Is there an easier way?

+6 votes
Is there an easier way to find the LNAB (Last Name at Birth) for the wife of dececed relatives or is it a big game of Rusian Roulette?
in Genealogy Help by Chris McCombs G2G6 Mach 5 (55.4k points)
As some of the answers already given have alluded to different countries and ethnicities have different practices/conventions.

In my experience the place you are most likely to find a wife's maiden name is on her marriage documents.

Many places, but not all, record the mother's maiden name on her children's vital records .

You can also look for clues in the surnames of witnesses to events involving the woman of interest as well as the surnames of the main participants of events she was a witness to - close family are often the witnesses of marriages, baptisms, etc.

Depending on the time and place you may also want to look at middle names - sometimes the mother's maiden name gets used as a 'middle name' for a child - Similarly a woman's maiden name may become used as her middle name after she is married.

As was already mentioned look for clues in the census records for other surnames in the same household - sometimes a sibling, in-law, or orphaned niece/nephew will give a clue. Similarly, a woman's will may mention siblings or other relatives as beneficiaries.

4 Answers

+1 vote
Hi Chris

Sometimes census information includes the spouse's LNAB.  I think it is hit and miss.

Often the birth record of a child lists the mother's LNAB.

I have found it on the marriage record of a child, also.

If you know a child's name and birthdate and the father's name you should be able to find something.  Try searching records at, searches are free and there are many records in the database.

Happy searching.
by Kristina Adams G2G6 Pilot (189k points)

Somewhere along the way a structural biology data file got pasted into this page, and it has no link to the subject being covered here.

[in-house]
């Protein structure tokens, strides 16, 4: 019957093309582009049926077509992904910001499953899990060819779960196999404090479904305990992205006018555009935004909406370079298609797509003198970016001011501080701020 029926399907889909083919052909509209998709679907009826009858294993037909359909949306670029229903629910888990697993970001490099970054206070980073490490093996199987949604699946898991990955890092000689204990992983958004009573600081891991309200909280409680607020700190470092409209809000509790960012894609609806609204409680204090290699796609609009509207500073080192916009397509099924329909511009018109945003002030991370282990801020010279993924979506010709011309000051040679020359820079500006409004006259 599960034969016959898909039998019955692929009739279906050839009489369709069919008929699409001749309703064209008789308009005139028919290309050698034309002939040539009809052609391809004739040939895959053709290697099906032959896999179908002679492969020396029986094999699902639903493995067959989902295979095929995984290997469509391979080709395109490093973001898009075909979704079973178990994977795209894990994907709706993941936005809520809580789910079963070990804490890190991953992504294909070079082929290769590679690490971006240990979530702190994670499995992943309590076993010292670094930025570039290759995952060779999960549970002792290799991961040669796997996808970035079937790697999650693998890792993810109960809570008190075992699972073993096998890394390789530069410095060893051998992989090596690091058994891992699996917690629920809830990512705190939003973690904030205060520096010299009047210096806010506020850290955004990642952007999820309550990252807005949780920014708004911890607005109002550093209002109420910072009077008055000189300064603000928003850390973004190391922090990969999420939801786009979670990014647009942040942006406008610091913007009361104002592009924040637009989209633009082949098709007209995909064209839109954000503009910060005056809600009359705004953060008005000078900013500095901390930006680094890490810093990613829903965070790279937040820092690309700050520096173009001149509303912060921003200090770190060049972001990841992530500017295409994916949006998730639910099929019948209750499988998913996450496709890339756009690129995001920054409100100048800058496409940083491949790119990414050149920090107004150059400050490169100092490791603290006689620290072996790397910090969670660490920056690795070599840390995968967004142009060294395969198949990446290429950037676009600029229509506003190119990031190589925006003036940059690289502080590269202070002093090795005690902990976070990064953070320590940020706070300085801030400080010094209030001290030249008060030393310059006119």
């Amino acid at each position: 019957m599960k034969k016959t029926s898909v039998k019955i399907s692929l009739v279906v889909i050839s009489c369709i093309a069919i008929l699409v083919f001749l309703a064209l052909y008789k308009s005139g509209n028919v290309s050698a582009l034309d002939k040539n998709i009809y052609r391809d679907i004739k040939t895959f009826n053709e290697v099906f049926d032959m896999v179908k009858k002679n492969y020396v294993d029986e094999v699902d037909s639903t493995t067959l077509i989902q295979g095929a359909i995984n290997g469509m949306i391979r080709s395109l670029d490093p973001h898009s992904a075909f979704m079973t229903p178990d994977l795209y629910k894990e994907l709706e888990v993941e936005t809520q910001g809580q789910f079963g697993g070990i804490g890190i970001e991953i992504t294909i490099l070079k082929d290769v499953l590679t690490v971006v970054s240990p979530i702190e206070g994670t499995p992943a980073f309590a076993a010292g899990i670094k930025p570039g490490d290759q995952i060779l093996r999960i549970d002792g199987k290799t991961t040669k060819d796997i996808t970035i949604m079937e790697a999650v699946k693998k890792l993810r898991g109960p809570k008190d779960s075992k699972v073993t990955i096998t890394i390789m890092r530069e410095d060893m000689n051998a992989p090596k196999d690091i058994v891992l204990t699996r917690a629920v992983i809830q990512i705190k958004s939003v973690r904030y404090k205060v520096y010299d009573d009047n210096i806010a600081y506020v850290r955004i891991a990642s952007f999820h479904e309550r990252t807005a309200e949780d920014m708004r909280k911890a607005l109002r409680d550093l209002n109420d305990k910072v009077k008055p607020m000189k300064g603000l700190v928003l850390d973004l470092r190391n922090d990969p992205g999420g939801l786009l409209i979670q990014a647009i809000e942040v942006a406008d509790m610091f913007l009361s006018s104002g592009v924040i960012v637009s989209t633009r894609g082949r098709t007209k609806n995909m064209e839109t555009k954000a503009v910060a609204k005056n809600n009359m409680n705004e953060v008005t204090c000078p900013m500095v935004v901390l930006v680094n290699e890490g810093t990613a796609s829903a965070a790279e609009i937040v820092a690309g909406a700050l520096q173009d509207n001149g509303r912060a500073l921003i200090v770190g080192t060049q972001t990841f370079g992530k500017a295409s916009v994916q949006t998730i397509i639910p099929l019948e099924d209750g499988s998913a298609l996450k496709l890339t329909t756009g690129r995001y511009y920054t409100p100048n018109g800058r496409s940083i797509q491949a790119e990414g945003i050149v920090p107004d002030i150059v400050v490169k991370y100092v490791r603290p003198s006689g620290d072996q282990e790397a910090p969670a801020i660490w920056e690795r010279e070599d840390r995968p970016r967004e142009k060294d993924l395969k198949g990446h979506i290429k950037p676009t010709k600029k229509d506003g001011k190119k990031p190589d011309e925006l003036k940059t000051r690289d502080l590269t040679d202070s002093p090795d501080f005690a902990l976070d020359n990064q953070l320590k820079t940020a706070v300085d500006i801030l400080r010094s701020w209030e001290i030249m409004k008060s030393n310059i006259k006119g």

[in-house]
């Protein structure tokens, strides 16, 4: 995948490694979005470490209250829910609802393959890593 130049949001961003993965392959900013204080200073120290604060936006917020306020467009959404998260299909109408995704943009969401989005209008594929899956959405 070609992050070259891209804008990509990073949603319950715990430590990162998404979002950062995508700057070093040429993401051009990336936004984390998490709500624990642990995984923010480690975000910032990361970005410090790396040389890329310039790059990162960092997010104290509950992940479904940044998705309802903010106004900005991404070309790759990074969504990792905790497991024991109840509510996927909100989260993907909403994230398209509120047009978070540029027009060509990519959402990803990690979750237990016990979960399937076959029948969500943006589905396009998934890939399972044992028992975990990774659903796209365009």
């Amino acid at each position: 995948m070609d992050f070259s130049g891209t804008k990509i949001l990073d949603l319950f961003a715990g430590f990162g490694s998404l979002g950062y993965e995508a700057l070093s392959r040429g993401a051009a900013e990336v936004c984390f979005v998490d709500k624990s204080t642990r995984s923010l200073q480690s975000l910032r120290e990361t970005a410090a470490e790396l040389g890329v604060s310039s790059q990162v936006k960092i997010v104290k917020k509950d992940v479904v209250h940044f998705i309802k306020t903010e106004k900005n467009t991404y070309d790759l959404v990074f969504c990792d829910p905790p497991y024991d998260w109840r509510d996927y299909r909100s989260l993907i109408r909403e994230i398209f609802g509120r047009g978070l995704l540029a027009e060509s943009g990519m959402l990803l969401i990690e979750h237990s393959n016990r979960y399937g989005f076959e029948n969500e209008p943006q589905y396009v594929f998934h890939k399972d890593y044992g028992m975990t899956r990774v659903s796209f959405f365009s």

I have been searching on for my ancestors and have not been able to find much. All the stuff i find I have had for sometime now. I am only able to find census records for my relatives and the only ones I can understand are the ones from 1850 to present day.
+2 votes
For the French Canadian it is fairly easy as long as you can find the marriage record, the maiden name and the parents of both the groom and the bride are spelled out, if it is a second marriage though only the name of the previous husband (or wife) will be stated.
by Claude Emond G2G6 Mach 1 (15.3k points)
+3 votes
Sometimes death certificates give parents' names, her death certificate could give her father's name, which would give her LNAB, or one of her children's death certificates could have her maiden name on it. Of course, this varies a lot by location and era.
by Leanne Cooper G2G6 Mach 3 (35.1k points)
+3 votes
Look carefully at census records.  The old person living in the family is almost always an in-law.  Younger people are often siblings or cousins; children with a different name are often children from a previous marriage.

Also, there's always google.  My 3rd-ggrandfather's mother's LNAB was a mystery, as were both his  inlaws; so I googled the names together, and turned up his Yale and Andover-Newton seminary obitiuaries, with just about everything I wanted on it.  Didn't even know he went either place, but there he was...
by Patricia Hawkins G2G6 Mach 2 (28.9k points)

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